“CINEMA VERITE”— The Making of the First American Reality Show

“Cinema Verite”

The Making of the First American Reality Show

Amos Lassen

In 1971, Public Television began to film the first reality show, “An American Family” about the Louds, a “typical” American family. The Louds were an upper-middle class family living in Santa Barbara, California who were convinced by a producer (played here by James Gandolfini) to film their family during the course of their lives. Diane Ladd and Tim Robbins are the parents who agreed to allow the cameras to enter their lives for what was to be a close look at an American family. Drama began when the family members had to face real choices and how they would deal with their lives once the cameras became a part of them. The result was interesting and this documentary on the documentary is fascinating.

Interspersed with the new film are clips from the original series and it is amazing how the new characters take over from the original, sometimes in the middle of a conversation. This film says a great deal about the ethical situations that are faced in making a documentary and here the film tells the truth without selling out. The original show brought us into a new age of television but looking back at it now (I have the original which was released on DVD last year); it seems to be a bit fragmented, manipulated and not real. It was Lance Loud, the gay son who came out on national television that made the show a hit back then but I am afraid that the entire business was misunderstood by the masses.

Directors Shari Springer Berman and Robert Pulcini try very hard to show what the eleven hour series that chronicled lives did for the viewing public and big ratings were the result. Not a whole lot happened with the exception of Lance’s coming out and the  breakup of the marriage because of the father’s cheating. I imagine it was very hard to find enough material to make this new documentary. Sure, back then it was amazing but today it is quite mild.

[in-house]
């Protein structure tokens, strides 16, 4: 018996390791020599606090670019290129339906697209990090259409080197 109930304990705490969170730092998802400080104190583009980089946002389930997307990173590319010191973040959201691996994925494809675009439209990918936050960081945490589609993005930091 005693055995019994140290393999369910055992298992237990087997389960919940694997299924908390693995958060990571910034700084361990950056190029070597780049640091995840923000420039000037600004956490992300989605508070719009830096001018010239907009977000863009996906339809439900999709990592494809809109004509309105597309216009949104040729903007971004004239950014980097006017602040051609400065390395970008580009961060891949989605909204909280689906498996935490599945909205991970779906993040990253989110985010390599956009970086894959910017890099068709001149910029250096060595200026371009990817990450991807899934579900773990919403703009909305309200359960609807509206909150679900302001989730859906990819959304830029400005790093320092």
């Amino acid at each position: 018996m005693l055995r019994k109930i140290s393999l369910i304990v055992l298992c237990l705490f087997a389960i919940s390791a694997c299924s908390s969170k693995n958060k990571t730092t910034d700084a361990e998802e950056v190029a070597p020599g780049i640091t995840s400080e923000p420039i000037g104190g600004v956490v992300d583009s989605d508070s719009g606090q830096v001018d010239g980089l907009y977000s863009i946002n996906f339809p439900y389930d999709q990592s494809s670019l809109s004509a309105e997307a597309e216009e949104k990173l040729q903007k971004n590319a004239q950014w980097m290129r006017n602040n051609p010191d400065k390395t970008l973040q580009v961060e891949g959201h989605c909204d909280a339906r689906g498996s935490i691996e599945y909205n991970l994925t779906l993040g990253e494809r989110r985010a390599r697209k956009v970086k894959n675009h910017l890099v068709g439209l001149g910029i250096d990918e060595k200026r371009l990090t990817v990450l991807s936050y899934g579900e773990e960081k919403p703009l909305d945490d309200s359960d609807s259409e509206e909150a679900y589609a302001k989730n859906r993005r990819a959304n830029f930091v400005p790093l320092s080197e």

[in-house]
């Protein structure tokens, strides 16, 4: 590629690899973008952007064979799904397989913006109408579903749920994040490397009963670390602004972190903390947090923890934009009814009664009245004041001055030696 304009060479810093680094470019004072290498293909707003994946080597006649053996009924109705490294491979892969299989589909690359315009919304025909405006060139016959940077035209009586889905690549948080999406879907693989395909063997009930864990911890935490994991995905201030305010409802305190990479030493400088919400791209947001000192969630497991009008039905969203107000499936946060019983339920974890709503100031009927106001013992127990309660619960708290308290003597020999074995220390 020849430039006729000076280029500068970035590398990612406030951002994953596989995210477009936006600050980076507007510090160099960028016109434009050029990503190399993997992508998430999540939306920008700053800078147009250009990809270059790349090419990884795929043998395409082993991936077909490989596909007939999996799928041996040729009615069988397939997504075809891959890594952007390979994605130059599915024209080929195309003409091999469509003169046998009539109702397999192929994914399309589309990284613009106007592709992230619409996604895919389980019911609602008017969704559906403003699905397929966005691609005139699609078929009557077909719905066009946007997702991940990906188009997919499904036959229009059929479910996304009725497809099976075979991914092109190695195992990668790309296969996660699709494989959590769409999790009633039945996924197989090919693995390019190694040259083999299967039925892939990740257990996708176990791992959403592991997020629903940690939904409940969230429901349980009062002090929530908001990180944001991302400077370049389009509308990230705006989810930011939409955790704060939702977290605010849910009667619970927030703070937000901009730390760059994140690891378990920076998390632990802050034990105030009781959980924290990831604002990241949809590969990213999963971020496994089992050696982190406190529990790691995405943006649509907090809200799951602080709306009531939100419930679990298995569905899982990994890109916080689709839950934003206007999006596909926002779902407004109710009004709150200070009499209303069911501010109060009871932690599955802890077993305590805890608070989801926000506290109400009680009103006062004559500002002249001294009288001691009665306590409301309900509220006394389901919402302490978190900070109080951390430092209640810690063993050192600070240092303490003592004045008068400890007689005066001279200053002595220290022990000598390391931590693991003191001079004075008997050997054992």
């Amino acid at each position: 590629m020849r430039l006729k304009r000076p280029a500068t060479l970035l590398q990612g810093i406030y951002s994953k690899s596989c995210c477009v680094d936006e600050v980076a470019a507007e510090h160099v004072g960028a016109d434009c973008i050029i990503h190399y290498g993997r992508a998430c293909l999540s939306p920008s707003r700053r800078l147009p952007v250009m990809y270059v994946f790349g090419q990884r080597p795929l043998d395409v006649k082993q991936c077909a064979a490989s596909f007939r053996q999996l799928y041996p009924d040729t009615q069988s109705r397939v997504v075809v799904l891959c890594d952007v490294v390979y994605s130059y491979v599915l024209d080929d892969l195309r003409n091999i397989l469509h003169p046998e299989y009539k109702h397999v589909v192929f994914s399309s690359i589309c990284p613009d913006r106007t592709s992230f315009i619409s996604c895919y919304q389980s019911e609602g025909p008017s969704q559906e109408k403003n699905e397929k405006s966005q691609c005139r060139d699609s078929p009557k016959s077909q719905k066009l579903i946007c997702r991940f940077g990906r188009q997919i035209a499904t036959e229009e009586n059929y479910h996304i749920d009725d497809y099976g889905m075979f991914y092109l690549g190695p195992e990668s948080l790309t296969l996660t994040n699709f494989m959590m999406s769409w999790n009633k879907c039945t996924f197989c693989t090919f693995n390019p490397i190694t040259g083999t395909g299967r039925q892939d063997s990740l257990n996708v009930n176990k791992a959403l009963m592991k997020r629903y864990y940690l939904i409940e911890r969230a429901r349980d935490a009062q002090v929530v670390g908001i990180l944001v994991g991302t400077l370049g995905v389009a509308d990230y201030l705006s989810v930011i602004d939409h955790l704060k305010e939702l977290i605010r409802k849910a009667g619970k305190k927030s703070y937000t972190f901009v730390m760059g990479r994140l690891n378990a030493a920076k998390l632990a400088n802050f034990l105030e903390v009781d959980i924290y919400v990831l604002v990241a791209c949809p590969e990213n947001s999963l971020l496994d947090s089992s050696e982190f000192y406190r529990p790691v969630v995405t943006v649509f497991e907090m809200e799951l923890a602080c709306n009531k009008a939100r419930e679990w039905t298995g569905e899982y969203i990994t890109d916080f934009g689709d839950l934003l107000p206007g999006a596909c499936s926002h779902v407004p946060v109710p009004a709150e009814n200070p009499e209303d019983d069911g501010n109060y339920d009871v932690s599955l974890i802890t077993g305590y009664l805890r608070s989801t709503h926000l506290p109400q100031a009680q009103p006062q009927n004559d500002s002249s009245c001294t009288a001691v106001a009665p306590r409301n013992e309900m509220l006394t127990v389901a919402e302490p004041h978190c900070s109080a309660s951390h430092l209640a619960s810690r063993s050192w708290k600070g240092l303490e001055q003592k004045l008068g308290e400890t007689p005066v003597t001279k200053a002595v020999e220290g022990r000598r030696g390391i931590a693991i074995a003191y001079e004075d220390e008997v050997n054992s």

We had never experienced anything quite like it and it was revolutionary. Now the directors hoped that we would want to know what went on behind the cameras and we see that in comparison to what we get on the television screen these days, not much happened. “Cinema Verite” really concentrates on the technical aspects of making the film. I must, however, give Diane Ladd as Pat Loud credit for delivering a wonderful performance and she is one of the best things we have seen on TV in a long time. She even looks like Pat Loud. Tim Robbins, although he looks like Bill Loud, is weak and Thomas Dekker as the flamboyant Lance is quite good.

I have read some very unkind reviews but personally I liked the film. This is probably because, as I mentioned earlier, I had just watched the original (I missed it when it first came on as I was not living in the States at that time). The entire experience was new to me and that is just what it was—an experience that I recommend to everyone.

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